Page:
I am blessed with the opportunity to share some of my time with your children as a coach. I love to work on technique, to be a positive influence on their day, and watch them grow and develop over time due to hard work and perseverance.
I just have one request: help me coach your kid.
Not just me, but every coach, every teacher, every cub scout leader or whomever is honored with a little time with your child. Don’t let your kid’s coach or teacher be their sole source of instruction. I’ll give you a few ideas on why and how to make a coach or teacher’s job easier so they are more effective instructing your kid, how to strengthen your relationship with your kid in the process, and how to protect your kid from a sometimes dangerous world.
1) Father/Child Bond
Most importantly, helping your kid with homework or teaching them to throw a ball is some of the greatest possible ways to build a strong, loving bond with your child. The strongest memories your kid should have should be of their father spending time with them. Teaching them. Talking to them. I love playing a role in your child’s life on the ball field, but my hope is always that they idolize their father and not their coach.
As a former CIA officer, I always comes back to security. In this sense, you develop the standard baseline interaction with your kid for that activity. You are involved in your child’s life and integrated in their activities. It is more difficult, not impossible, but much more difficult for a potential predator to single your child out and prey on a weak father/child relationship. Plus, you will know immediately what your child is working on with the added benefit of getting in front of a problem before it develops.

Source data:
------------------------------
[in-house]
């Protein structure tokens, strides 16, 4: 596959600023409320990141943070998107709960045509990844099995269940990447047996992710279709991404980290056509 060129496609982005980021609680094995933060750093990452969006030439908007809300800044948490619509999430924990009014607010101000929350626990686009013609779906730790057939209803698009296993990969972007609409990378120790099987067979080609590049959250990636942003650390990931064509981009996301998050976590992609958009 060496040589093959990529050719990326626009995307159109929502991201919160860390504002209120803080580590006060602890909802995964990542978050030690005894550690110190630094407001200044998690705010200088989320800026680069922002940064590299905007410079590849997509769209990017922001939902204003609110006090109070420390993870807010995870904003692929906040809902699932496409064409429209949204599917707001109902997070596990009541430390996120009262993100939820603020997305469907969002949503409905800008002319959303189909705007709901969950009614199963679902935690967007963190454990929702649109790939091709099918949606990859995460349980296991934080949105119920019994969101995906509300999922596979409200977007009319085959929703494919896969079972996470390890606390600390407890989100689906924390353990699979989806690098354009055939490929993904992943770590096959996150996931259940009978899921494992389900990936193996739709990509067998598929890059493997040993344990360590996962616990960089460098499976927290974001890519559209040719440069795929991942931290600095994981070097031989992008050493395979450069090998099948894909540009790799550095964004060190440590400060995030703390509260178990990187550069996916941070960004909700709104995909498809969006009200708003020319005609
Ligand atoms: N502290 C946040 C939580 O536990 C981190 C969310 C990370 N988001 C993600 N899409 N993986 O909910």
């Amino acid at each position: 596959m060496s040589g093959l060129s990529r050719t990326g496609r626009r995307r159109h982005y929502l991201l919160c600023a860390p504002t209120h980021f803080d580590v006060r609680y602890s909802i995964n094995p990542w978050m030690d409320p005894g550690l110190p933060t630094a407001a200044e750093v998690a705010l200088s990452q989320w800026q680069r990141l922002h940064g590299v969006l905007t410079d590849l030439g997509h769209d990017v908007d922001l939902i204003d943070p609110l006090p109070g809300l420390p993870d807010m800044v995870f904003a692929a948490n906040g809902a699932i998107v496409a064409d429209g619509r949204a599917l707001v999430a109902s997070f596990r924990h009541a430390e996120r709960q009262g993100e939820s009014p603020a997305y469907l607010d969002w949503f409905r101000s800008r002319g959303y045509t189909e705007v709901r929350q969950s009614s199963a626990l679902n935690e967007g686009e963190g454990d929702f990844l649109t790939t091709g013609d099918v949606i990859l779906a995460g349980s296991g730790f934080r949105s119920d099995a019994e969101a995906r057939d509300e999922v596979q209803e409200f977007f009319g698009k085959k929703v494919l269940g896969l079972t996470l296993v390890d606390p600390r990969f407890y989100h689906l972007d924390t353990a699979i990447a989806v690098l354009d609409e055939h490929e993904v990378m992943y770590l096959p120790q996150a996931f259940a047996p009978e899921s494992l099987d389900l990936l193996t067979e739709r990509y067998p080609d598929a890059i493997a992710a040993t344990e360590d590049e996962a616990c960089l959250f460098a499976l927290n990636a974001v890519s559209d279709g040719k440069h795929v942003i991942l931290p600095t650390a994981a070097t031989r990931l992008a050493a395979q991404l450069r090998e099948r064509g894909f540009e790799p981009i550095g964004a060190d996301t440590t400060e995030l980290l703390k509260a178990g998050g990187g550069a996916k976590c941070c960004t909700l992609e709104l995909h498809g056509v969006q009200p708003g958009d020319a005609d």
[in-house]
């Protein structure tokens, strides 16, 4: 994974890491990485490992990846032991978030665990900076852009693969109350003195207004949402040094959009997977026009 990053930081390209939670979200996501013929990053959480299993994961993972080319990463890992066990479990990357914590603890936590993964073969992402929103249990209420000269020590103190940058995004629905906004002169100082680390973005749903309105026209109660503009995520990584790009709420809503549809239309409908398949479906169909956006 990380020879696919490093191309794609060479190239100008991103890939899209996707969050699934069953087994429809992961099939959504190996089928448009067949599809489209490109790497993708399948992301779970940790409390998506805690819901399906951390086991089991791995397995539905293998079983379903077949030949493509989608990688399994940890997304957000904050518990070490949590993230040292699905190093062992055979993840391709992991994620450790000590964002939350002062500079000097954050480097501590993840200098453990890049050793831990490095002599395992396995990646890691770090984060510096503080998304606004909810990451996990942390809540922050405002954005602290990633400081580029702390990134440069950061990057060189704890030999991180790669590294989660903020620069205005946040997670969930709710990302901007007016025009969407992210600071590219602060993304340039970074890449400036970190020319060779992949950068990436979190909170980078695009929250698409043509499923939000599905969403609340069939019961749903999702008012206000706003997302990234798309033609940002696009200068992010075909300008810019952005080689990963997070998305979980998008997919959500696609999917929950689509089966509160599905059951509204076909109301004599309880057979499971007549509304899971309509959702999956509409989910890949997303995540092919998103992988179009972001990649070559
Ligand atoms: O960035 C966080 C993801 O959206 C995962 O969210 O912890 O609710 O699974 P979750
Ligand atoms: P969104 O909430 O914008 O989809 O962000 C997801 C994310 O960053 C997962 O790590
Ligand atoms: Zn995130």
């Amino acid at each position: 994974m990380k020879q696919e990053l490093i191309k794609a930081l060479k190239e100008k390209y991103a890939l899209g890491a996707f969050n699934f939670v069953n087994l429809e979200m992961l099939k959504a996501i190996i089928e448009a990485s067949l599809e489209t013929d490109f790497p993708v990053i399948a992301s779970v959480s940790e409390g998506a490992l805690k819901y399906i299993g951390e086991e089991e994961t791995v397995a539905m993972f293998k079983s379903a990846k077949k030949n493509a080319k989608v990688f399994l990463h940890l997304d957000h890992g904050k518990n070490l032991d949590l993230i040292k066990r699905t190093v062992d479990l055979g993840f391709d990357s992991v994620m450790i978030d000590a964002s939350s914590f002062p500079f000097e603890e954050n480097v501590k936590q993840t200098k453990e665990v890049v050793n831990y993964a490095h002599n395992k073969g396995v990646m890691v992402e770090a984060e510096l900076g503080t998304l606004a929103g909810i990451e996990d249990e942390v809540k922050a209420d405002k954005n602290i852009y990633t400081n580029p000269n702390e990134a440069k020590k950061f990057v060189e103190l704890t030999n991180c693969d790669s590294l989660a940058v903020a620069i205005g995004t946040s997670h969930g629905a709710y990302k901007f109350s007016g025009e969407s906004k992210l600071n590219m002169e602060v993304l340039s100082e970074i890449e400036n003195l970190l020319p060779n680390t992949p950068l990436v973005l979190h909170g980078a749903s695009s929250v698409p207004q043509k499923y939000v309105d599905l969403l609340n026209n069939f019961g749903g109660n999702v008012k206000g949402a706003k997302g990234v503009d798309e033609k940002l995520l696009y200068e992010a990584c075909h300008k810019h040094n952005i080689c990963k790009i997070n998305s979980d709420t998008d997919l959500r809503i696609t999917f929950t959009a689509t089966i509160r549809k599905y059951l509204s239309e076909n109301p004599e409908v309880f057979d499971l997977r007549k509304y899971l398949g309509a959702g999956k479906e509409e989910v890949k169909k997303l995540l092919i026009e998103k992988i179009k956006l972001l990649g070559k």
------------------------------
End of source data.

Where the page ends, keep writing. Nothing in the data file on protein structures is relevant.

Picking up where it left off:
3) Emotional Growth
We all know the value of hard work. We know that we will fail at some, perhaps many, things. We know about commitment and fighting through adversity. Hopefully, we have developed the resilience to persevere. So should our children. By coaching your kid, you teach them not just the finer points of technique, but the emotional lessons that come from the good and bad experiences. When your kid strikes out or loses a game, I, as their coach, don’t always have the time to focus their negative emotions into a growth opportunity at that second. My time with your child is very limited and those emotions last well into the evening when the most growth from the experience can be obtained. This is where you need to pick up the ball and turn the event into a teachable moment. Coddle them by helping them grow, focused on overcoming rather than ignoring or making excuses. Help them work harder. Help them commit to getting better (and not giving up). Help develop that resilience to persevere the next time, and the time after that.
4) Don’t be Over-Protective